I'd like to take you back to 1963 for today's Flashback Friday and hopefully catch a fresh glimpse at the incendiary Bob Dylan classic Only a Pawn in Their Game. The song is about the deplorable assassination of Medgar Evers by Byron De La Beckwith. Medgar was a WWII vet, a civil rights activist in Mississippi, and a NAACP field secretary. His main ambition at the time of his assassination was to overturn segregation at the University of Mississippi. Meanwhile, in Alabama the newly elected Governor George C. Wallace called for "...segregation now, segregation tomorrow, and segregation forever" in his inaugural address. Medgar Evers was murdered on June 12, 1963 and on that very morning President John F. Kennedy gave a nationally televised speech in support of the civil rights movement.
In this song Dylan indites the cowardice of the of the murderer while at the same inditing the entire southern political atmosphere that enabled men to hold their heads high in the Klu Klux Klan. Later in the year Bob Dylan would perform this song at the March On Washington for Jobs and Freedom where Martin Luther King gave his famous I Have a Dream speech. What I love so much about Bob Dylan's protest songs is that they are direct, accusatory, and informed. The were ripped from the headlines of newspapers and plainly stated facts before offering opinions. Even this far removed from the song's premier and the surrounding events I am moved by the plain language and the stark presentation of the man alone on stage with his guitar and his voice. You dig?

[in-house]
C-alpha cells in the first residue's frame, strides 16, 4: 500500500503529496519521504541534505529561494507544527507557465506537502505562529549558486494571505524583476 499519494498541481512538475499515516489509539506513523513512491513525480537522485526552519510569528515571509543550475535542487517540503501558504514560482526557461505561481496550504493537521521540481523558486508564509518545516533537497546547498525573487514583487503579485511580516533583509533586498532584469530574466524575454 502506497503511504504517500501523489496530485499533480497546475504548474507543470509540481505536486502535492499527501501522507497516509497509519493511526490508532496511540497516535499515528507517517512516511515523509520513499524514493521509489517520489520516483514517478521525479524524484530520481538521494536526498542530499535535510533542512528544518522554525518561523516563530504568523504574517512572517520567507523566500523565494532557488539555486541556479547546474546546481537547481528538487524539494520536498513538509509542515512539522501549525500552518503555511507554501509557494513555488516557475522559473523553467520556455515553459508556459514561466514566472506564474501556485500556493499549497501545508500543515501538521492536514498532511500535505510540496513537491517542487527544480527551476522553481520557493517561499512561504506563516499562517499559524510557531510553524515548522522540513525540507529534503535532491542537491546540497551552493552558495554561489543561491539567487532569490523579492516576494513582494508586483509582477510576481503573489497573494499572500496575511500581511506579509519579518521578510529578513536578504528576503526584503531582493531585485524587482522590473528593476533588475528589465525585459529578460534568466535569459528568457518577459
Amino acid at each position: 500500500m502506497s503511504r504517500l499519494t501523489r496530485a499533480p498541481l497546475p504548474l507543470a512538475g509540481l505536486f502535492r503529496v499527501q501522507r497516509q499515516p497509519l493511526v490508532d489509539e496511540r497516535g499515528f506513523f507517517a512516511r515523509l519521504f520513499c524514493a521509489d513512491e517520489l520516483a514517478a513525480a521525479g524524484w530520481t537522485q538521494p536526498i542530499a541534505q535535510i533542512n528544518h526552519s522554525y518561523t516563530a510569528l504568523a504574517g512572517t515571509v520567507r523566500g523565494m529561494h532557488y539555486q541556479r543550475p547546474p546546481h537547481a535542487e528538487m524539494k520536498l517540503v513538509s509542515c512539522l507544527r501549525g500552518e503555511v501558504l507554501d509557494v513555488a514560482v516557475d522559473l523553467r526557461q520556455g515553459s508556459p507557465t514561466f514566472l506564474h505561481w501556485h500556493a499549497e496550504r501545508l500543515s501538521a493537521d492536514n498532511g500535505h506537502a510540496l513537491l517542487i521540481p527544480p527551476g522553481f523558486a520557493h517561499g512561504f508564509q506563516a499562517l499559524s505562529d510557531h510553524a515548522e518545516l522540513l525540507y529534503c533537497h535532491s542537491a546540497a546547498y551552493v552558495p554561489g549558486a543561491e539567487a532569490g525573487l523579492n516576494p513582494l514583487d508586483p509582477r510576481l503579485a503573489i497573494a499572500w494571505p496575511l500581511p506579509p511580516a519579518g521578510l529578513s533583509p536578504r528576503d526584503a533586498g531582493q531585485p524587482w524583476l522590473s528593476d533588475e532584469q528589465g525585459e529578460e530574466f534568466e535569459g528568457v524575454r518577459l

It's time for another installment of Flashback Friday's and this time we're going way back in the alley to 1971 for WilsonPickett and his tune Don't Let The Green Grass Fool You. I've wanted to write this article since last month when I bought my new (old) bicycle. It's a Schwinn SS from 1971 in great condition with all the original parts from the factory in Chicago. Naturally my next step was to try and pin point its personality with a song from the year of its creation and Mr. Pickett won this decision hands down.
However, the first time I rode it I was overwhelmed with the sense of history which I was connecting with via my butt and the bike seat. Who where the owners before myself? What were they like? Why did they give up the bike, and what incredible things did they experience during there time with it?
Read on and get the full low down on what was going on in the world when my bicycle was made and Wilson Pickett was still the king.
A short while back I posted an article about a Debussy piece for cello and piano which was composed in 1915, and for my purposes performed in 1967. I tried to humanize both the composer and the performers by throwing out a bunch of significant cultural happenings from the respective years. If you are interested in the original article you can find it here. I really enjoyed writing this article and looking up all the seemingly insignificant facts like the debut of new Boeing airliners and Elvis's wedding date.
Today I am going to take this approach to Pop music and post the first installment of a light hearted feature I'm calling Flashback Fridays. The idea here is that I will post a song or video which has become dated and throw up a bunch of touchstones from popular and social culture to hopefully drag this thing out of isolation and back into its full picture. The first piece for the installment is from 1987. It is a reissued song from Steve Winwood entitled Valerie. It was off his compilation album Chronicles. Read on to get the low down on this tune and the year that surrounds it.